Are you thinking about switching to Butternut Box but wondering what’s the difference between Butternut Box and raw dog food?
It’s a question that I asked myself when I decided to make a change to Copper and Skye’s diet a few years ago but I was unsure whether to go for Butternut Box or a raw dog food brand.
It can be confusing trying to decide what type of pet food diet is right for your dog and for your circumstances.
There’s no shortage of pet food formats, whether you’re looking at balanced and complete fresh meals, air-dried dog food, raw dog food, freeze-dried dog food or customised kibble.
As part of my work, I’ve had the benefit of feeding the majority of these formats to Copper and Skye. I’ve seen the benefits of feeding high-quality meals to my Alaskan Klee Kai dogs.
In this article, I’m going to tackle the question of Butternut Box vs raw dog food – and what’s the difference. I’ll also touch upon my experience feeding both to Skye and Copper.
Disclaimer: Before I go any further, I want to share that I'm currently feeding Butternut Box meals to Copper and Skye. We pay for these meals out of our pocket so it's not gifted. Having said that, if you click any of the links in this article, we may make a small commission. Any revenue generated will go towards me dedicating more time to creating content just like this for dog owners like me.
(Skip to the good part: You can save 50% on your first and second Butternut Box order by clicking here).
What Is Butternut Box?
Butternut Box are a fresh dog food company who have been revolutionising mealtime for British dogs. They believe in putting the food back into dog food – so you won’t find any additives, nasties or preservatives in their recipes. Instead, it’s just high-quality ingredients. Butternut Box’s recipes are comprised of 60% meat and 40% fruit, vegetables and other minerals. Butternut Box’s team of vets make sure each recipe has the right balance of minerals and vitamins for dogs of all ages. They source the best quality ingredients from trusted suppliers so you can feel confident about your dog’s meals. They cook their meals at low temperatures (90 degrees) to lock in the flavour and nutrients as well as remove any bad bacteria from the meat. Butternut Box will portion your dog’s food based upon their requirements after you’ve filled out their questionnaire. Seeing as nearly 60% of dogs in the UK are obese, it gives dog owners peace of mind that their pooch is getting just the right amount. Once the meals are ready, they’re frozen before being shipped direct to your door. By freezing your dog’s meals, Butternut Box don’t have to use any nasties or preservatives.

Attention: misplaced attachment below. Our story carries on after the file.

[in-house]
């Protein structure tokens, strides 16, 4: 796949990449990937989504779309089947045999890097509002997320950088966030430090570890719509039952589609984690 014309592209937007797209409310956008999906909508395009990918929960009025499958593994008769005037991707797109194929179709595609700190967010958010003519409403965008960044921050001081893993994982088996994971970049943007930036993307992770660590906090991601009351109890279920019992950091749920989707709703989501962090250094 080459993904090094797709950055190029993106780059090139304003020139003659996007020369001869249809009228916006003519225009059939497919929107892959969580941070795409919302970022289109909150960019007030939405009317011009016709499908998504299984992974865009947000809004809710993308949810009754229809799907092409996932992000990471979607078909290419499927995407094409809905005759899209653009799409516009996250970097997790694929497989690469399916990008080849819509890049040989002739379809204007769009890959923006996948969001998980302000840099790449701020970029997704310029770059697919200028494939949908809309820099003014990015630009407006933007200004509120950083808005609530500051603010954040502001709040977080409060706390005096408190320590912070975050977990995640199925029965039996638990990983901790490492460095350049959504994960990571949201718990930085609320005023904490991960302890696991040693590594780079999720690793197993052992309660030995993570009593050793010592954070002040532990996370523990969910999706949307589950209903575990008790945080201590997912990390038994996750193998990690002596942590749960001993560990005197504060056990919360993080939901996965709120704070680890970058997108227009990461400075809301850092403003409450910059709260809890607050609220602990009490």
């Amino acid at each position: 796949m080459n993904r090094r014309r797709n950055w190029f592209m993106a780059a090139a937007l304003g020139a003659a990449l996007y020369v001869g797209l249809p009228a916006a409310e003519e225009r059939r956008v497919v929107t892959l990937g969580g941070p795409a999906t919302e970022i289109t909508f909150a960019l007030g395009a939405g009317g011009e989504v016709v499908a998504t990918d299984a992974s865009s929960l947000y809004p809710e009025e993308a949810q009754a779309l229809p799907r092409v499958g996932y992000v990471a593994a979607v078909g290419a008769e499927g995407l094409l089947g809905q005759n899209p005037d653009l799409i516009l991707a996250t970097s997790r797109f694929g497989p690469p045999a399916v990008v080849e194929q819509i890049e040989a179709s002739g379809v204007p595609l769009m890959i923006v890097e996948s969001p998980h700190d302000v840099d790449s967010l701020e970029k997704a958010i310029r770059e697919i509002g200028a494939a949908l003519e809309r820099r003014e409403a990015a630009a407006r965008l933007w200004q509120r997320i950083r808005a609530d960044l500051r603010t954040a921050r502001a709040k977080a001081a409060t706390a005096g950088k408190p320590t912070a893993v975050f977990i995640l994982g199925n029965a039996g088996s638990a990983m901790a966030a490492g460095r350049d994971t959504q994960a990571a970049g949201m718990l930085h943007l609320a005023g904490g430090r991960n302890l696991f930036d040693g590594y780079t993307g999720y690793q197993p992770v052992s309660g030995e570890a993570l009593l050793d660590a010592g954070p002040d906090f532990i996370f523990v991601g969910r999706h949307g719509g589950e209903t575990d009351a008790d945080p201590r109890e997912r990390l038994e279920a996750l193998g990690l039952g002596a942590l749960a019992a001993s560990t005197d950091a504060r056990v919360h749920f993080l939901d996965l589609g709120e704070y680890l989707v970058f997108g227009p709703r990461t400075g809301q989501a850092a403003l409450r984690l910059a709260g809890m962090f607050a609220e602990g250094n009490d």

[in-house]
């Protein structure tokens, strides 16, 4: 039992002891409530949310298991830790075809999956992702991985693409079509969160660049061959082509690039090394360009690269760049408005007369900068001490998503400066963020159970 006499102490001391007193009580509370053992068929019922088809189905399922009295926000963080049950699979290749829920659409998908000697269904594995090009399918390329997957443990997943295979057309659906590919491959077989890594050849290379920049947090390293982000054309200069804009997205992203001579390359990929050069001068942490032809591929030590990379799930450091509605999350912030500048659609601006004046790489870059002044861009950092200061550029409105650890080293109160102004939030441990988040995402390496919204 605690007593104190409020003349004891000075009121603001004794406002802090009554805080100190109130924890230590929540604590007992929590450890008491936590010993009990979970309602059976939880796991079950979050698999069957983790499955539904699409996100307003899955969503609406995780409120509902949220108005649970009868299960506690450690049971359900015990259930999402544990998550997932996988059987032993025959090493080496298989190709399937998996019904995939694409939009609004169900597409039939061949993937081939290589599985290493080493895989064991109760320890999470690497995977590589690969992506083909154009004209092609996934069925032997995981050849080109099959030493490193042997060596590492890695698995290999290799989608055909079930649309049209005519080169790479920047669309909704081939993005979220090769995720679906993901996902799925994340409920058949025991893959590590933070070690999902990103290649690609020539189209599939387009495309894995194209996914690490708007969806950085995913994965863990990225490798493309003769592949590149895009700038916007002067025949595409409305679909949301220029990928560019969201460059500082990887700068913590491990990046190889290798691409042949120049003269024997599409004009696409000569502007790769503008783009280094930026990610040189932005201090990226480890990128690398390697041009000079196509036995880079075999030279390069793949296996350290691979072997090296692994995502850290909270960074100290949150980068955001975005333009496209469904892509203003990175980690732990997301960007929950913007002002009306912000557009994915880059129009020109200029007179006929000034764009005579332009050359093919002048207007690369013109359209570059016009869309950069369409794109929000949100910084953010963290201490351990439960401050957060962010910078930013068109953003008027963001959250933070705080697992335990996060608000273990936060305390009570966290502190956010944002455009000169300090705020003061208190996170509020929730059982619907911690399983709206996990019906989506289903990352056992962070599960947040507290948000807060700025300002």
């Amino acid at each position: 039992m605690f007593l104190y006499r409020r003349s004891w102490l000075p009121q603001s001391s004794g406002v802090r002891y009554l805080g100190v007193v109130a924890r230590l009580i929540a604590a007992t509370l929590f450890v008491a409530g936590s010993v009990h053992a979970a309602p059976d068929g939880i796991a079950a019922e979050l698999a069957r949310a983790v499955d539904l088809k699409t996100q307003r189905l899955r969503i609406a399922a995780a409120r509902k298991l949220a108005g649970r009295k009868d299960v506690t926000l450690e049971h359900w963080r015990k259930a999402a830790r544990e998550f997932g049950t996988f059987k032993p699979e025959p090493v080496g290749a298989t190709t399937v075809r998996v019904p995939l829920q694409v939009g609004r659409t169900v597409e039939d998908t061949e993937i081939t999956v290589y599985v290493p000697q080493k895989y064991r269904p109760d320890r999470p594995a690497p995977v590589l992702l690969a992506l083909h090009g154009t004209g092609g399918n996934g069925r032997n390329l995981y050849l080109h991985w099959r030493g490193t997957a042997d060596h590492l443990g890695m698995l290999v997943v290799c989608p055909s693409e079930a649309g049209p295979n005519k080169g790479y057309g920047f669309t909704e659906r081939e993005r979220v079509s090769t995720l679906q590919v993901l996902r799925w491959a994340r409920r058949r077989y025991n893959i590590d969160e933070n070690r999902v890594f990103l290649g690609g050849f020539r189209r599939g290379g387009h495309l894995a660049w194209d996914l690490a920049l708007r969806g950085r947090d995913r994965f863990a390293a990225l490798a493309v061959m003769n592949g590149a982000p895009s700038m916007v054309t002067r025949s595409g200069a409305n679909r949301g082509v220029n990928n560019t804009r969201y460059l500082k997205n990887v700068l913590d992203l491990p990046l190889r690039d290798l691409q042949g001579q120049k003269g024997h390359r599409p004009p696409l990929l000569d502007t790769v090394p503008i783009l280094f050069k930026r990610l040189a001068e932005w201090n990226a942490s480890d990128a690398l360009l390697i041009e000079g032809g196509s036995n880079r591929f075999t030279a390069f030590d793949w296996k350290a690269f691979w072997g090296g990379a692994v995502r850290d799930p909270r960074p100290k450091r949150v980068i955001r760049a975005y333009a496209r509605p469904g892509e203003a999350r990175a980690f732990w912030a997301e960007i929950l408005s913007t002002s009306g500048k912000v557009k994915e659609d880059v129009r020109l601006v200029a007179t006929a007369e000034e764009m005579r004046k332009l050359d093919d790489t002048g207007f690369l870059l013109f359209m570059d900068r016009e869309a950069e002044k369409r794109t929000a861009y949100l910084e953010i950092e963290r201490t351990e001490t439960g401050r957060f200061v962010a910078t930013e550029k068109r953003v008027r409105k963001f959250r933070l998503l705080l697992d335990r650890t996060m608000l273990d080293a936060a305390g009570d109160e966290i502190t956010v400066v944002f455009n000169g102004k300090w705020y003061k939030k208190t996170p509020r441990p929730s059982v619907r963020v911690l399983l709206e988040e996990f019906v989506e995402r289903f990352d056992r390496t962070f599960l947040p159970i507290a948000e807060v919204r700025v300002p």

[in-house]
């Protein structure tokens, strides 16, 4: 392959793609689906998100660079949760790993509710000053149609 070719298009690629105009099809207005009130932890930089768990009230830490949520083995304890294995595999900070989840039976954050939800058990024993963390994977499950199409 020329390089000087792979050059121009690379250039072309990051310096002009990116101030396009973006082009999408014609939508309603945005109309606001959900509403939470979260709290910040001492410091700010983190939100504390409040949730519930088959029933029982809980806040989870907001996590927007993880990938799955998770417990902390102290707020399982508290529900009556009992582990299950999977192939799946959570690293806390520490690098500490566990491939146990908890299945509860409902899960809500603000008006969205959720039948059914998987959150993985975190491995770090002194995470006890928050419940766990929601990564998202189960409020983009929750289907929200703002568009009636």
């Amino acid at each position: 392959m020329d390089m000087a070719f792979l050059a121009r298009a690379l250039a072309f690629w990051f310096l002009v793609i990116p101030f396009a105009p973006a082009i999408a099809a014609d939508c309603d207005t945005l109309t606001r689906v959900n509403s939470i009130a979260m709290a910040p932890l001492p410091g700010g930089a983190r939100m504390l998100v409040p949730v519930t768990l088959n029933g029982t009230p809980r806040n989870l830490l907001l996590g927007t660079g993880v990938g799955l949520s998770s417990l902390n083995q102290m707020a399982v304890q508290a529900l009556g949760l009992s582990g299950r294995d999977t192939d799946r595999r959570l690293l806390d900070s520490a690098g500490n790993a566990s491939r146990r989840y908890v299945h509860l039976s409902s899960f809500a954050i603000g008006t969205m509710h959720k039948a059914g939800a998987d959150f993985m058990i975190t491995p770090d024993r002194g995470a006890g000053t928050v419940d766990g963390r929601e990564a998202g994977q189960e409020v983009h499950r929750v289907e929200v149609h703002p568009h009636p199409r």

Dog owners will be required to fill out a questionnaire before signing up to Butternut Box so they can get an in-depth insight into your canine companion. You can share their exercise routine, how many treats they devour and any health conditions. Butternut Box will suggest some meals for your dog but you’re free to choose from their range of 11 recipes. Their impressive menu was one of the reasons why Butternut Box appealed to me. Skye is a fussy eater so I love having the ability to vary her meals. You can select the frequency of delivery ranging from fortnightly to monthly. Butternut Box will ship your dog’s meals direct to your door, using Woolcool to ensure the pouches are still frozen when you get to your box. Butternut Box have an eco-friendly approach so you can recycle most of the elements of your delivery.
When it comes time to serve your dog their Butternut Box meals, you’ll need to defrost the meal pouch before cutting it open and serving direct into your dog’s bowl. At the time of writing, I’m feeding Butternut Box to Skye and Copper at a cost of £70 a month. It’s more than you’d pay for store-bought dog food but Copper and Skye haven’t had any issues since switching to Butternut Box, which wasn’t the case with kibble or wet food. This is just my experience – perhaps yours is different. But seeing the sheer volume of positive reviews on Trustpilot (average score 4.9 stars based upon over 15,000 reviews), I suspect many dog owners have experienced a positive change after switching their fussy eater or dog with a sensitive tummy to Butternut Box.
What Is Raw Dog Food?
Raw dog food is a hugely popular pet food format. If you’ve decided to ditch the kibble or gravy in favour of something healthier for your dog, you’re probably familiar with raw dog food already. The basic concept is that dogs should eat a raw diet like their ancestors would’ve eaten in the wild centuries ago. Therefore, it’s a diet that’s high in meat. Most will opt for a 80-10-10 formula (80% meat, 10% bone, 10% offal). However, some raw dog food brands and some dog owners who make their own raw food will add in some eggs, fish, fruit, vegetables and superfoods.